Japanese Journal of Health and Human Ecology
Online ISSN : 1882-868X
Print ISSN : 0368-9395
ISSN-L : 0368-9395
Volume 68 , Issue 5
Showing 1-4 articles out of 4 articles from the selected issue
  • [in Japanese]
    2002 Volume 68 Issue 5 Pages 165-166
    Published: September 30, 2002
    Released: June 28, 2010
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  • Yuko MATSUNARI, Tomie FUJII, Yukiko MIYAKOSHI, Hiroshi MAEJIMA, Osamu ...
    2002 Volume 68 Issue 5 Pages 167-175
    Published: September 30, 2002
    Released: October 21, 2011
    In 1999, the Ministry of Health, Labor and welfare produced "A Guide to Zero Body Restraint (shintai kousoku zero he no tebiki)". The Guide indicates that beds should not be surrounded by bed-fences (side-rails) that might prevent patients from getting out of bed unassisted. However, until then, side-rails had been used to maintain the comfort and safety of patients. Side-supports utilize safety catches for users on the beds. The present research was conducted to examine any potential psychological influence resulting from differences in adjunctive bed implements. Methods: A total of 31 undergraduate students from University "A" participated after providing informed consent. Two beds were prepared and side-supports were installed in one bed, and side-rails in the other. Subjects lay on a bed for 50 minutes. The Semantic Differential method was used to estimate feelings associated with use of the bed, and involved subjects completing a 15-item questionnaire. The method was then repeated for the other bed. Differences in responses between the groups were compared using the Wilcoxon matched pairs signed ranks test. Results: In the evaluation using the Semantic Differential method, difference in psychological response to side-supports and side-rails was found. Significant differences were observed for 11 of the 15 questionnaire items. The environment with the bed attached side-support displayed a more positive image than that of the side-rails bed Conclusion: A clear difference in the influence of environments was identified. Problems with bed conditions should be addressed immediately.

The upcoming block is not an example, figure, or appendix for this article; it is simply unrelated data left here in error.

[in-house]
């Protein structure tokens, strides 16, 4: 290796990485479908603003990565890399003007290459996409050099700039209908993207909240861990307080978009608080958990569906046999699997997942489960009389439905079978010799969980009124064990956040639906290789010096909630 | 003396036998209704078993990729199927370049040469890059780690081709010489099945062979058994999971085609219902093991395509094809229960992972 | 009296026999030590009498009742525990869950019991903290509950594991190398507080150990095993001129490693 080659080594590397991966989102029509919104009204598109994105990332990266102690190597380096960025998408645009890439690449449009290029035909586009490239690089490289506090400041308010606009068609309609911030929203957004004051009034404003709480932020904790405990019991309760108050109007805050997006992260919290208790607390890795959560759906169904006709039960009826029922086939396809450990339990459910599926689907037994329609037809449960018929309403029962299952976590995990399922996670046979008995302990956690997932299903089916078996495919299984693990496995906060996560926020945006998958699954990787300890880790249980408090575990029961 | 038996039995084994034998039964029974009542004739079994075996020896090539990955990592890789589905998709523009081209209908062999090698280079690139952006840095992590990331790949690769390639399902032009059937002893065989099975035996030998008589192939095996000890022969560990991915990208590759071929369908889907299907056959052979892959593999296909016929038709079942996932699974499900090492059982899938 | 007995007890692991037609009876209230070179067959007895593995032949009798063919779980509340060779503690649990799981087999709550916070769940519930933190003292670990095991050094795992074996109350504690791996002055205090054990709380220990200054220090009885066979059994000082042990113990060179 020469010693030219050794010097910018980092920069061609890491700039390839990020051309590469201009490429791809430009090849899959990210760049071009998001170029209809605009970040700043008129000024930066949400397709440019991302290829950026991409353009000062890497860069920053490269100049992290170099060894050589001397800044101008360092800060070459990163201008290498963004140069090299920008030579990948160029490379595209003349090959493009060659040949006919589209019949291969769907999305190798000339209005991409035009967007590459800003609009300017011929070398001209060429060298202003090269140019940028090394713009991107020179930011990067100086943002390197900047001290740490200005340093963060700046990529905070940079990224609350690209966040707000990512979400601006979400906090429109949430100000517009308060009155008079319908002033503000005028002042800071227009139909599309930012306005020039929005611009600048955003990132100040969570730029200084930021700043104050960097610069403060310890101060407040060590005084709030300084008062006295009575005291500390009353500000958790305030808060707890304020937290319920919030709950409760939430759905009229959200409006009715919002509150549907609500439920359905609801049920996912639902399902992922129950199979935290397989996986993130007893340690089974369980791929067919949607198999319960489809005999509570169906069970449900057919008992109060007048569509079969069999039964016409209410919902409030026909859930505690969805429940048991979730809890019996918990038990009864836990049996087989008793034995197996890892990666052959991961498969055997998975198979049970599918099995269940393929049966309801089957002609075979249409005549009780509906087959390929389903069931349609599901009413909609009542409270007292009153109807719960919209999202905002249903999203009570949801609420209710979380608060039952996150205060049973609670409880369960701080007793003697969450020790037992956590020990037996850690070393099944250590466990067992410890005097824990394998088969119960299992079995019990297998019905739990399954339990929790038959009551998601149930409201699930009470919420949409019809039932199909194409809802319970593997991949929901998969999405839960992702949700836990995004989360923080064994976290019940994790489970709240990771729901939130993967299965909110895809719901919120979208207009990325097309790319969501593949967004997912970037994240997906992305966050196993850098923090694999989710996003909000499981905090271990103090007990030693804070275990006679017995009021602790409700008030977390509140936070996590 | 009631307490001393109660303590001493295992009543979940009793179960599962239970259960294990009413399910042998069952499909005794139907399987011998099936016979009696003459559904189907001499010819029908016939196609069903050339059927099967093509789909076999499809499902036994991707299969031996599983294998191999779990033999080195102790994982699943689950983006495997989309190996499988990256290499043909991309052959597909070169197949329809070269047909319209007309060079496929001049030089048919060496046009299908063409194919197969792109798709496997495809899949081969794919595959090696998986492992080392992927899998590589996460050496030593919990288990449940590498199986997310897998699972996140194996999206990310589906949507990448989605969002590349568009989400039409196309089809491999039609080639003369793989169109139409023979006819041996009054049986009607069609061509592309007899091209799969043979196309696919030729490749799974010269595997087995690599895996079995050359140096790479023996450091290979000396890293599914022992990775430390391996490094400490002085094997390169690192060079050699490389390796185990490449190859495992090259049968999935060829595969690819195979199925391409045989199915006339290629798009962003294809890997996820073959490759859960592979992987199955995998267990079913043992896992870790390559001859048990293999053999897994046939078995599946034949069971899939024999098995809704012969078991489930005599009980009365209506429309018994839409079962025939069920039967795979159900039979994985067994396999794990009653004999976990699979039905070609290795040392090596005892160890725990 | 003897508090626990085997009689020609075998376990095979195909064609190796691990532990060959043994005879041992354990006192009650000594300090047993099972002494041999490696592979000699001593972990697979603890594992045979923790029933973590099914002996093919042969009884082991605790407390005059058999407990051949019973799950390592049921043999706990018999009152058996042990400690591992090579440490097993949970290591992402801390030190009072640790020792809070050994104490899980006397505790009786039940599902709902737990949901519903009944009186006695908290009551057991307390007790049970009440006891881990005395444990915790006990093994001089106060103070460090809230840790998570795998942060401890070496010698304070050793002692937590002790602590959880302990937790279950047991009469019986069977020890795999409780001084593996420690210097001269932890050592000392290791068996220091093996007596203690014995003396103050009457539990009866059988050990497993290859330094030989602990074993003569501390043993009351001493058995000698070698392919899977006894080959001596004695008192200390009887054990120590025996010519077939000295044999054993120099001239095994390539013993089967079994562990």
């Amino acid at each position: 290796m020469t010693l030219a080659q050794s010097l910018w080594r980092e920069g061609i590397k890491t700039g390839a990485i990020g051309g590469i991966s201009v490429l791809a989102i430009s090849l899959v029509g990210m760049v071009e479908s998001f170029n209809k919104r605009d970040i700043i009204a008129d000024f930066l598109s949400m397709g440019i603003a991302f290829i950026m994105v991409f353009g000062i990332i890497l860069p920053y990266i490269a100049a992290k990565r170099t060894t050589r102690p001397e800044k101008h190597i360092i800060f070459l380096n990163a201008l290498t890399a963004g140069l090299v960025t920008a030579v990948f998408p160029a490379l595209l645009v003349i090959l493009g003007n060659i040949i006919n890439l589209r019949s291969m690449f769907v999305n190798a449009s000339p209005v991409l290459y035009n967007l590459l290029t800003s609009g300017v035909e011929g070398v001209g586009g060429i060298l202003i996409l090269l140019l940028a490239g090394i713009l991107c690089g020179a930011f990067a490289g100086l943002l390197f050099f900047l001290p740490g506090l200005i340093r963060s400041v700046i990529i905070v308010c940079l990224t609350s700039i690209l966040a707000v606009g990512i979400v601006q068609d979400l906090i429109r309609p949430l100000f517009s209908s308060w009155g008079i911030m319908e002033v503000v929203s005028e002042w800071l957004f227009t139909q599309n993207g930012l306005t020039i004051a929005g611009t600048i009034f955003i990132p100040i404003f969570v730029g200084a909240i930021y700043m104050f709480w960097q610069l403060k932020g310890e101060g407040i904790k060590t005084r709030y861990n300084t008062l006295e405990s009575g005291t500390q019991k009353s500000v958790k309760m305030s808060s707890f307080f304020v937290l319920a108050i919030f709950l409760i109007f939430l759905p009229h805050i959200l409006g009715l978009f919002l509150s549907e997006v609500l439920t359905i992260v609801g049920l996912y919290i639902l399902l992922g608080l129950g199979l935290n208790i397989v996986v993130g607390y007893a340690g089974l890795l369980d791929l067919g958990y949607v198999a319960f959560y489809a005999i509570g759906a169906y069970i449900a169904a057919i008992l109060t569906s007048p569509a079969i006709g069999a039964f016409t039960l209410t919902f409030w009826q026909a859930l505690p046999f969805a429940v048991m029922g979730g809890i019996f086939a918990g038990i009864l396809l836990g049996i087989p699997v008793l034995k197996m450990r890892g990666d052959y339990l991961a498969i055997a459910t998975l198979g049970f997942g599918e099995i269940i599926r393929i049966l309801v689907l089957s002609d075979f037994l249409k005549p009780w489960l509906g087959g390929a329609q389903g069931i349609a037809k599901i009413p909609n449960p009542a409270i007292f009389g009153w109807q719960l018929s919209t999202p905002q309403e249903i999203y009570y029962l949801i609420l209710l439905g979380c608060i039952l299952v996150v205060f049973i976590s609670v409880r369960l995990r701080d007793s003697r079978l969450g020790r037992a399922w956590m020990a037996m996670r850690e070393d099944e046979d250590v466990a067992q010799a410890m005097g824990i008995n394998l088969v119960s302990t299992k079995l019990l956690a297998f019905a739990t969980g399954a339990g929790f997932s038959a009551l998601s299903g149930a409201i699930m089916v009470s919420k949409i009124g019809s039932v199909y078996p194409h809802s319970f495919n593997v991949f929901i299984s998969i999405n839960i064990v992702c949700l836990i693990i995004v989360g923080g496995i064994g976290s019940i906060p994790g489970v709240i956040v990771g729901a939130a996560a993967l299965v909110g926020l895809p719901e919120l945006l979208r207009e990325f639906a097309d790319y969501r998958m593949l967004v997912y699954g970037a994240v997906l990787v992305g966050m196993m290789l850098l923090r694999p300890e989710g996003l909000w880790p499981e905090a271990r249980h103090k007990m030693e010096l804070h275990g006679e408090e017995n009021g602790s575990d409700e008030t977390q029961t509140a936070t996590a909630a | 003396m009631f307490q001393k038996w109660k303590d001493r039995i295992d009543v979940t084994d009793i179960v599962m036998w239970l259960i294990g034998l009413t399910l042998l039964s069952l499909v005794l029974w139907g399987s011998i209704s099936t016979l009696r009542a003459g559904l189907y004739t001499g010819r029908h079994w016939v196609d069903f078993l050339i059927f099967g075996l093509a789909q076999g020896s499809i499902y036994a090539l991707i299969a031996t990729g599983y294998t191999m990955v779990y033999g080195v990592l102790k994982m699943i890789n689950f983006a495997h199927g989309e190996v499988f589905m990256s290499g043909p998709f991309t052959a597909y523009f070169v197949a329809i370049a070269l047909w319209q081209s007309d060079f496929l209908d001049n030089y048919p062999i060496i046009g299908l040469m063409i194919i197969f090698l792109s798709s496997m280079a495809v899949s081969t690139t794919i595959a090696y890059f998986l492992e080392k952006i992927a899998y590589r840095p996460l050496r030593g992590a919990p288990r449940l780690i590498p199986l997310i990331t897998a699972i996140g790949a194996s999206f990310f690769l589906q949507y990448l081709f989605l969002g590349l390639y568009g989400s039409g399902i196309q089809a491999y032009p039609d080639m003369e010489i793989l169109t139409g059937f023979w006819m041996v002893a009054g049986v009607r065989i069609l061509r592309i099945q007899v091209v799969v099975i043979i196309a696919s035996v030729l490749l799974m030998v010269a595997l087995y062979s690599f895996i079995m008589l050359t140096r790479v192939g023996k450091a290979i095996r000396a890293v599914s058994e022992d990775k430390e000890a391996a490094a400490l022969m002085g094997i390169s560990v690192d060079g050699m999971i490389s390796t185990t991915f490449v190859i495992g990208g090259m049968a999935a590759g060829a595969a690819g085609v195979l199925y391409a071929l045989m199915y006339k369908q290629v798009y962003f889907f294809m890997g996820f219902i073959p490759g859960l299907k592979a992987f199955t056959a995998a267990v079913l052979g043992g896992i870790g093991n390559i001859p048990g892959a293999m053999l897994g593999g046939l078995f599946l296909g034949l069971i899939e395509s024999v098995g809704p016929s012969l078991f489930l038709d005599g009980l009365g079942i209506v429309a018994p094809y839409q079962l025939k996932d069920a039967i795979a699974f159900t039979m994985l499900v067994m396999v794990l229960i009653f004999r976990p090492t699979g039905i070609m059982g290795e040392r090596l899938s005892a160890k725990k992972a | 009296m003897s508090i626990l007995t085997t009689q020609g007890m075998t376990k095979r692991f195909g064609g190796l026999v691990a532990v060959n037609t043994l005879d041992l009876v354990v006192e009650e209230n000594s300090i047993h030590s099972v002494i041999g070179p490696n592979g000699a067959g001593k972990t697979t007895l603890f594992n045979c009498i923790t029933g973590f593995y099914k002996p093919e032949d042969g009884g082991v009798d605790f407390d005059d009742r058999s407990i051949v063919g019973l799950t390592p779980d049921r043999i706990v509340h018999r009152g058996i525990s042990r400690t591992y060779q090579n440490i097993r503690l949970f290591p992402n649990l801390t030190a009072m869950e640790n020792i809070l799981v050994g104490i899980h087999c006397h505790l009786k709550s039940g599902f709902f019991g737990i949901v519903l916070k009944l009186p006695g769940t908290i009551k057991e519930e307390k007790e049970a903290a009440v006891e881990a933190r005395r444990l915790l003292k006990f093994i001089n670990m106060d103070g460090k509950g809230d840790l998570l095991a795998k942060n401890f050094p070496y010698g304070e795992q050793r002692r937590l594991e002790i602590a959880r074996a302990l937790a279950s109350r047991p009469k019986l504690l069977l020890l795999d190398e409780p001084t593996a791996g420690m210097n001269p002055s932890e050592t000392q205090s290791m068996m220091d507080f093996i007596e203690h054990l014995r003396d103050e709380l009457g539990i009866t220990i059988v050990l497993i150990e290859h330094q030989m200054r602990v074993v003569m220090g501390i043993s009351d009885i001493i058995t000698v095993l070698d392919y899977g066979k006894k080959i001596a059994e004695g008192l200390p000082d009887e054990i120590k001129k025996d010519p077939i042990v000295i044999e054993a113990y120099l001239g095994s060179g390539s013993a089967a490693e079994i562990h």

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  • Noriko UMEDA, Masaki NAKAGAICHI, Tomoaki SAKAI, Yoichi NAKAMURA, Kiyoj ...
    2002 Volume 68 Issue 5 Pages 176-187
    Published: September 30, 2002
    Released: June 28, 2010